Like every year, there were a few disappointments, but uniquely in 2016 there were two albums that I rated high despite considering disappointments. Monster Truck‘s Sittin’ Heavy didn’t prove to have the same momentum that their debut album had and thus I really thought that the band was capable of doing better than what they did. However the organic classic rock catered to a modern rock audience still glistened the album into something I still think other modern bands should take note of. Alter Bridge‘s The Last Hero, just like every one of their previous four albums, shows the band displaying superior songwriting and a camaraderie that is unmatched by most bands in history, and while the album is still superior to others around it, The Last Hero is certainly the band’s least significant album, and their past has proven that they are much better than this output.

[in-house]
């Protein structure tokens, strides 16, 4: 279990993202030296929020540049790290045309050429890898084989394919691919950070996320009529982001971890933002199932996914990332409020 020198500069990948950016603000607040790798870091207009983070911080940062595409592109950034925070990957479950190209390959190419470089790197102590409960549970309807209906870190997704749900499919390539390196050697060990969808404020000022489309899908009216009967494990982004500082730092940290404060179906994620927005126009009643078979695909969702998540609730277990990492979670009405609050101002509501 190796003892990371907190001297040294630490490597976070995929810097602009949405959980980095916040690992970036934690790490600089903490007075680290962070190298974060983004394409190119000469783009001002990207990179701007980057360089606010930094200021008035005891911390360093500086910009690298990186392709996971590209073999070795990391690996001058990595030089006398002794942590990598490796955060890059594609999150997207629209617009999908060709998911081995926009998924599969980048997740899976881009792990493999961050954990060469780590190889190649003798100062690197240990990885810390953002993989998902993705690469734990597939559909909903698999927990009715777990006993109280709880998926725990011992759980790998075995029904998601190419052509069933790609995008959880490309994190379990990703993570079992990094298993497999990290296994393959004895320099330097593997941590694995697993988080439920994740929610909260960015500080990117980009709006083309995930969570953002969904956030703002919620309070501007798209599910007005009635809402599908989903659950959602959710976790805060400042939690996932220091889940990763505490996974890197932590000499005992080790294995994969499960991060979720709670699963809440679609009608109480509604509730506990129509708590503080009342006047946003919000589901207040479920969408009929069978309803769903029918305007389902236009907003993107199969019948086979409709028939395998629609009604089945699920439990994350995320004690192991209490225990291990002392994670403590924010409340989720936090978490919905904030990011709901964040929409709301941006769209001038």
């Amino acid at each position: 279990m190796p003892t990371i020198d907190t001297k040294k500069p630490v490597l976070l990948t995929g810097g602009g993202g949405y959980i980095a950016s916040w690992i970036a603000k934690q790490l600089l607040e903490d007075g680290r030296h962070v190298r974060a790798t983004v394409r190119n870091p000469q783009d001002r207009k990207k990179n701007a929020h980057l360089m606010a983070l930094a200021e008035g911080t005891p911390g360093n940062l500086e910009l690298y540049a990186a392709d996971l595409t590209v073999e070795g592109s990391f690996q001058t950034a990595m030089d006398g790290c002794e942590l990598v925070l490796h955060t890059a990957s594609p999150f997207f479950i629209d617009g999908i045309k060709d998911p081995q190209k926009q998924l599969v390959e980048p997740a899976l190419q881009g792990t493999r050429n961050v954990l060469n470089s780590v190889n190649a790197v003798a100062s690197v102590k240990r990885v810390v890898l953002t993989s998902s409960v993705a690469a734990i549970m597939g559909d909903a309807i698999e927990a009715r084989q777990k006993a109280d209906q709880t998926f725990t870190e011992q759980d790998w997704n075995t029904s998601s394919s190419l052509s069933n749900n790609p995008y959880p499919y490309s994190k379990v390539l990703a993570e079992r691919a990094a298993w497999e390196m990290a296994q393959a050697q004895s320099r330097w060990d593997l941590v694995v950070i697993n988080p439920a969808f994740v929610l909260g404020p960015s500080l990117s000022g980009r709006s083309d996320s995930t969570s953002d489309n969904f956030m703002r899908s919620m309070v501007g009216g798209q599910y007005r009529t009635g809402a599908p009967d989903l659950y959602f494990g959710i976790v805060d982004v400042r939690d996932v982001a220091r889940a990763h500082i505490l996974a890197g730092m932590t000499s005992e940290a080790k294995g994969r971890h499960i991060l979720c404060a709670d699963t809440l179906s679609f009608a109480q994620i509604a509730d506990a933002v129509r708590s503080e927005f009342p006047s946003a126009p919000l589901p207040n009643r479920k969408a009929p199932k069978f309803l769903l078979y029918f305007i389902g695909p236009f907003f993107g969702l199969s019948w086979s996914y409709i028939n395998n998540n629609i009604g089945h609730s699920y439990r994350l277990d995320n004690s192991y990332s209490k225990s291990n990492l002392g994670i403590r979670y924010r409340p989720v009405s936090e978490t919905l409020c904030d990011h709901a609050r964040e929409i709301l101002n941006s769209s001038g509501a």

As for other honorable mentions, usually they are easy to pick out because they are the albums that almost made the top ten list but ultimately didn’t make the cut. This year, unlike all of my past years doing this, I knew exactly what my top ten albums would be. It’s just the order that required a lot of time and thought. There are a few albums I’d like to mention though. Metallica‘s Hardwired…To Self Destruct really is the most organically pure album that the band has released in a long time. Testament‘s Brotherhood of the Snake is the band’s best album since their debut album The Legacy was released back in 1987. Canadian indie super group Tuns released a very enjoyable and mellow self titled album. As for bands that aren’t fortunate to be under a record contract, Warme’s songwriting on Council House Opera stood out above the rest of the (admittedly few) independent rock bands I reviewed this year.

Thanks for reading! Remember to please check out my past top 10 lists here.